Opinion 593

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QUESTION PRESENTED
Is it permissible under the Texas Disciplinary Rules of Professional Conduct for a lawyer to enter into an agreement with a client, who is not represented by independent counsel, for the settlement of the client's malpractice claim against the lawyer?

STATEMENT OF FACTS
A lawyer failed to timely file a lawsuit on behalf of a client, resulting in the client’s claim being barred by the statute of limitations. This was the only matter in which the lawyer was representing the client. The lawyer, recognizing the malpractice, presented to the client an agreement to settle the malpractice claim. The client entered into the settlement agreement and accepted the lawyer's payment. The client was not represented by independent counsel in the settlement of this matter.

DISCUSSION
The occurrence of malpractice in the fact situation presented, namely the failure to file suit before the statute of limitations ran, raises the question of whether the lawyer-client relationship may continue between the lawyer and the client concerned. Rule 1.06(b)(2) of the Texas Disciplinary Rules of Professional Conduct provides that a lawyer shall not represent a person if the representation of that person reasonably appears to be or becomes adversely limited by the lawyer's own interests. Although Rule 1.06(c) provides that, if the client consents, a lawyer may represent a client in certain circumstances where representation would otherwise be prohibited, the Committee is of the opinion that, in the case of malpractice for which the consequences cannot be significantly mitigated through continued legal representation, under Rule 1.06 the lawyer-client relationship must end as to the matter in which the malpractice arose. It should be noted that, in the factual situation considered in this opinion, the lawyer is not representing the client in any other matters.

In these circumstances, as promptly as reasonably possible the lawyer must terminate the lawyer-client relationship and inform the client that the malpractice has occurred and that the lawyer-client relationship has been terminated. These obligations arise from several Rules. Rule 2.01 provides that in representing a client, a lawyer shall render candid advice. Rule 1.15(d) provides that upon termination of representation, a lawyer shall take steps to the extent reasonably practicable to protect the client's interests including giving reasonable notice to the client of the termination. Rule 8.04(a)(3) provides that a lawyer shall not engage in conduct involving dishonesty, fraud, deceit or misrepresentation.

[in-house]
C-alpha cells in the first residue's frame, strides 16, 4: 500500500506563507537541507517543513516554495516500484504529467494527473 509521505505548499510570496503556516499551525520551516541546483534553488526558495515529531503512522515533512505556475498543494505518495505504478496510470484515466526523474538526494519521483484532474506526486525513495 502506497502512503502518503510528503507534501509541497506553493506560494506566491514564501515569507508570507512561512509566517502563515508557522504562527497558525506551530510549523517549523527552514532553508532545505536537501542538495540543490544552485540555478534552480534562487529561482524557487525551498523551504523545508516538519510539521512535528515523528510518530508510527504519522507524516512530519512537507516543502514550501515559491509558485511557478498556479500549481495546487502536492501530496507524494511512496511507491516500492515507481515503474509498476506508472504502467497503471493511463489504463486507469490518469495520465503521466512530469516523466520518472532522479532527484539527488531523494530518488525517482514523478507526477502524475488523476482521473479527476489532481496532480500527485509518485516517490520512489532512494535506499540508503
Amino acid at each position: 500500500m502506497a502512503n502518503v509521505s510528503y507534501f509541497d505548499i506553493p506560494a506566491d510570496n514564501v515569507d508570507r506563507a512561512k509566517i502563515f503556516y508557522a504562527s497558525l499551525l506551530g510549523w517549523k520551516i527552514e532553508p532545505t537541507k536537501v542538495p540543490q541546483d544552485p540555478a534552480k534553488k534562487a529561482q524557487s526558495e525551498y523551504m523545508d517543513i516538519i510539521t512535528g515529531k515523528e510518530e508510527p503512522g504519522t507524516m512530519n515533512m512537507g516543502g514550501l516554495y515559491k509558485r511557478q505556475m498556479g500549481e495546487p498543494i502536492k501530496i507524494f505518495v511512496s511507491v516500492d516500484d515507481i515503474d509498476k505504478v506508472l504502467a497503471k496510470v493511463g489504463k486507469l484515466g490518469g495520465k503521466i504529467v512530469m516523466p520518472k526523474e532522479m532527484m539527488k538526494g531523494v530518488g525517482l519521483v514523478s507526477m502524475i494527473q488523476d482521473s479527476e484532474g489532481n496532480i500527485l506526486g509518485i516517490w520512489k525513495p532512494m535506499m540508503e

Once the lawyer has candidly disclosed both the malpractice and the termination of the lawyer-client relationship to the client, Rule 1.08(g) requires that, if the lawyer wants to attempt to settle the client's malpractice claim, the lawyer must first advise in writing the now former client that independent representation of the client is appropriate with respect to settlement of the malpractice claim: “A lawyer shall not . . . settle a claim for . . . liability [for malpractice] with an unrepresented client or former client without first advising that person in writing that independent representation is appropriate in connection therewith.”

CONCLUSION
Under the Texas Disciplinary Rules of Professional Conduct, a lawyer may settle a malpractice claim with a client not represented by independent counsel if the lawyer: (1) discloses the malpractice and the termination of the lawyer-client relationship to the client, (2) advises the now former client in writing that independent representation is appropriate with respect to the client's consideration of the lawyer's offer to settle the malpractice claim, and (3) does not engage in conduct involving dishonesty, fraud, deceit or misrepresentation in connection with the negotiation and settlement of the malpractice claim.

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